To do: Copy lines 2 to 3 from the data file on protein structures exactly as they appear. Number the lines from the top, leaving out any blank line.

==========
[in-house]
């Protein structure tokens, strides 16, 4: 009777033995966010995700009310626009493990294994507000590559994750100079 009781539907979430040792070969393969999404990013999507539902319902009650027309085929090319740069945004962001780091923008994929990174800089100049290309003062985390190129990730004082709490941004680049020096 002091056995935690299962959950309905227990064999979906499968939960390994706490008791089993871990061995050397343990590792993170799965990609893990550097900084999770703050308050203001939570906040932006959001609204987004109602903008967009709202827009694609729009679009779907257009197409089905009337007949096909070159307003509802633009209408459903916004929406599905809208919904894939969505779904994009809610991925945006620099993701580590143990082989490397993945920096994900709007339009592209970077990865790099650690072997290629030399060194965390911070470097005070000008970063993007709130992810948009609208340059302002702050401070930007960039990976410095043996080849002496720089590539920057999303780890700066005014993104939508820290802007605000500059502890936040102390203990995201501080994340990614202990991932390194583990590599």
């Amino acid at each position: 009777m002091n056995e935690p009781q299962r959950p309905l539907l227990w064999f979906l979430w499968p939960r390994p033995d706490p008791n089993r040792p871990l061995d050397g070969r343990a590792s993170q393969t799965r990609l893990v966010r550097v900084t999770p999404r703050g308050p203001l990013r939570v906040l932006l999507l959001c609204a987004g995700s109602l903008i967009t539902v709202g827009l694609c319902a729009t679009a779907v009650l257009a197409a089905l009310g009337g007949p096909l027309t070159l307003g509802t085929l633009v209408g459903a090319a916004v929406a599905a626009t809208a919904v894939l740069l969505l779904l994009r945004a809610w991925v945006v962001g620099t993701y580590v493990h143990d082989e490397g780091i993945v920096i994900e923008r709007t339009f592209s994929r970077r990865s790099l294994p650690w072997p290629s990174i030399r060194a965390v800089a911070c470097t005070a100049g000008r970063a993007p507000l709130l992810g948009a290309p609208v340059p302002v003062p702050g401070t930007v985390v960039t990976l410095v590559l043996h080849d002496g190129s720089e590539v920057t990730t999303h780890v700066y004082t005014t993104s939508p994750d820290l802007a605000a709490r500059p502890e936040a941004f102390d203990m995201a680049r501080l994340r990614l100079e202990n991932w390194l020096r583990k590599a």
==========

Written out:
């Protein structure tokens, strides 16, 4: 009777033995966010995700009310626009493990294994507000590559994750100079 009781539907979430040792070969393969999404990013999507539902319902009650027309085929090319740069945004962001780091923008994929990174800089100049290309003062985390190129990730004082709490941004680049020096 002091056995935690299962959950309905227990064999979906499968939960390994706490008791089993871990061995050397343990590792993170799965990609893990550097900084999770703050308050203001939570906040932006959001609204987004109602903008967009709202827009694609729009679009779907257009197409089905009337007949096909070159307003509802633009209408459903916004929406599905809208919904894939969505779904994009809610991925945006620099993701580590143990082989490397993945920096994900709007339009592209970077990865790099650690072997290629030399060194965390911070470097005070000008970063993007709130992810948009609208340059302002702050401070930007960039990976410095043996080849002496720089590539920057999303780890700066005014993104939508820290802007605000500059502890936040102390203990995201501080994340990614202990991932390194583990590599």
């Amino acid at each position: 009777m002091n056995e935690p009781q299962r959950p309905l539907l227990w064999f979906l979430w499968p939960r390994p033995d706490p008791n089993r040792p871990l061995d050397g070969r343990a590792s993170q393969t799965r990609l893990v966010r550097v900084t999770p999404r703050g308050p203001l990013r939570v906040l932006l999507l959001c609204a987004g995700s109602l903008i967009t539902v709202g827009l694609c319902a729009t679009a779907v009650l257009a197409a089905l009310g009337g007949p096909l027309t070159l307003g509802t085929l633009v209408g459903a090319a916004v929406a599905a626009t809208a919904v894939l740069l969505l779904l994009r945004a809610w991925v945006v962001g620099t993701y580590v493990h143990d082989e490397g780091i993945v920096i994900e923008r709007t339009f592209s994929r970077r990865s790099l294994p650690w072997p290629s990174i030399r060194a965390v800089a911070c470097t005070a100049g000008r970063a993007p507000l709130l992810g948009a290309p609208v340059p302002v003062p702050g401070t930007v985390v960039t990976l410095v590559l043996h080849d002496g190129s720089e590539v920057t990730t999303h780890v700066y004082t005014t993104s939508p994750d820290l802007a605000a709490r500059p502890e936040a941004f102390d203990m995201a680049r501080l994340r990614l100079e202990n991932w390194l020096r583990k590599a």